The eurozone economic downturn since the start of the crisis looks like the Great Depression of the 1930s, according to one economist
One day ahead of a crucial European Central Bank (ECB) monetary policy meeting, the composite Purchasing Managers’ Index (PMI) for the eurozone – comprising manufacturing and services – fell to 46.3 from a flash reading of 46.6 and compared with a reading of 46.5 in July, data from Markit showed.
Weinberg pointed out in a market note that since the second quarter of 2010 – when Greece admitted lying about its fiscal position and markets started having doubts about its ability to pay back its debts – gross domestic product growth has declined or failed to rise in every quarter but one.
GDP, which has not recovered from the post-Lehman contraction, is falling again and unemployment has risen since the eurozone debt crisis started, he added.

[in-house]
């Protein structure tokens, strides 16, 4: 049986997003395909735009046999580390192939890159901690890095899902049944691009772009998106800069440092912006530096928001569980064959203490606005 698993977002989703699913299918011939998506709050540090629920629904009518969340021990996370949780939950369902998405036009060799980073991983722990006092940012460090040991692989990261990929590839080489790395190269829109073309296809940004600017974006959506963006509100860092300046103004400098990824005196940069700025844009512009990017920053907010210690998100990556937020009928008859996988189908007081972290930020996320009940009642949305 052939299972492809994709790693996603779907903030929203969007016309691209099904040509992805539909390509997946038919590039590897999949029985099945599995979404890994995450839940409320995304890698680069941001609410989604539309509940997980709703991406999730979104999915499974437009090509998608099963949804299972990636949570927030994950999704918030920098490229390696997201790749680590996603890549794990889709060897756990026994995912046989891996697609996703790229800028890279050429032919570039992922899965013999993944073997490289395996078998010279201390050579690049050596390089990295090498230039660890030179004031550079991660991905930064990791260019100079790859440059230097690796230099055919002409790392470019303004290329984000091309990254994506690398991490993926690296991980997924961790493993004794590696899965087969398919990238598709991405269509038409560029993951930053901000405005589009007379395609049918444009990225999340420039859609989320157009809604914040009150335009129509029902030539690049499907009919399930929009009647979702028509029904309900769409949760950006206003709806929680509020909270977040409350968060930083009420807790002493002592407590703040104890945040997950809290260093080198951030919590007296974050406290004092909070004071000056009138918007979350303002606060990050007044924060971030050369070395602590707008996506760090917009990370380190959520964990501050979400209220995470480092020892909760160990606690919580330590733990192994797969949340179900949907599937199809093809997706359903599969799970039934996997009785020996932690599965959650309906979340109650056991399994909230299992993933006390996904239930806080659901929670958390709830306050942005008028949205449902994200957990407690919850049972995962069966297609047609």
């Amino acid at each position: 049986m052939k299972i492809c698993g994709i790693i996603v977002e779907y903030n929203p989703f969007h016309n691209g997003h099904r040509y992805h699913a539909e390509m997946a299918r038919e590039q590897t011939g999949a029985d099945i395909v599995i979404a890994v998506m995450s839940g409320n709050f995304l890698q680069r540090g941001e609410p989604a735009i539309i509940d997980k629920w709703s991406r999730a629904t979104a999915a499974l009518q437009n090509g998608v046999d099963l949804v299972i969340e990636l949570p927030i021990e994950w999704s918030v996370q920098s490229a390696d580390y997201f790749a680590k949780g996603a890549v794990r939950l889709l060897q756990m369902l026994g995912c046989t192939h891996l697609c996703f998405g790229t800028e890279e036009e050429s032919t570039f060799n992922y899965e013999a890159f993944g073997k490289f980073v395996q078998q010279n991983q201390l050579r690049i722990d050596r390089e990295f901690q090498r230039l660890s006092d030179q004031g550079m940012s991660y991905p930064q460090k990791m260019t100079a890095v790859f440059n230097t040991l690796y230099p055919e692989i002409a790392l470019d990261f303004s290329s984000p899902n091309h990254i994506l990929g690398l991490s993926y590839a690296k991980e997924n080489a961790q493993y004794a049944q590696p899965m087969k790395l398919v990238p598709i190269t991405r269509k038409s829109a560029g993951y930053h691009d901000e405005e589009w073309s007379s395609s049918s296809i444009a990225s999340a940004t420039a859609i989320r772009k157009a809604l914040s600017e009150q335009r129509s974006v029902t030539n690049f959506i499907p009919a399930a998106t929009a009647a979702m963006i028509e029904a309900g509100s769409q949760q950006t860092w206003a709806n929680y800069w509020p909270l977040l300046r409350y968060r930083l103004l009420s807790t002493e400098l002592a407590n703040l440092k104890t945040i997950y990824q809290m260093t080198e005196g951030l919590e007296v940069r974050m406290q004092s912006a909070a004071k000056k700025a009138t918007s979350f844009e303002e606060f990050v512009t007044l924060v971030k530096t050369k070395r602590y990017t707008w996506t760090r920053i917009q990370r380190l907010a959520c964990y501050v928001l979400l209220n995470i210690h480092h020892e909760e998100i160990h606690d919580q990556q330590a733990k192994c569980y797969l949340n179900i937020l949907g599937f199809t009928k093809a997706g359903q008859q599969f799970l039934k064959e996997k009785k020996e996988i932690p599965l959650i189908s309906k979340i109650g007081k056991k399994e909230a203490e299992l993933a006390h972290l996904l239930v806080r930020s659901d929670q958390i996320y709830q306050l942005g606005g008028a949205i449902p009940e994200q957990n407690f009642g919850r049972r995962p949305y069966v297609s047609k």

“The Great Depression of the 1930s was not a slam-bang crash, either,” Weinberg wrote. “It was the cumulative result of a decade of cascading economic declines.”
|More from Emergingmarkets.org|
|Eurozone risks deflation: economist|
|Rebound seen for emerging markets|
|Eurozone ‘sleepwalking to disaster’|
In the eurozone over the past 12 years, two “catastrophic” destructions of wealth in stock markets – the IT bubbleburst between 2000 and 2003 and the financial crisis between 2007 and 2009 – have been compounded by a two-year slump in the prices of bonds of periphery countries, which in turn triggered a banking crisis, he said.
Banks that are undercapitalized do not lend, so the credit crunch is getting worse, according to Weinberg.
“We are not dissuaded from our outlook for a prolonged economic downturn in Euroland, an event more akin to the Great Depression of the 1930s than to any business cycle we have seen in our lifetimes,” he wrote.
“Our only error has been to underestimate the time frame in which this episode will play itself out,” he added, noting that when the eurozone crisis started he had expected a “rapid and steep decline of the economy into a deep depression.”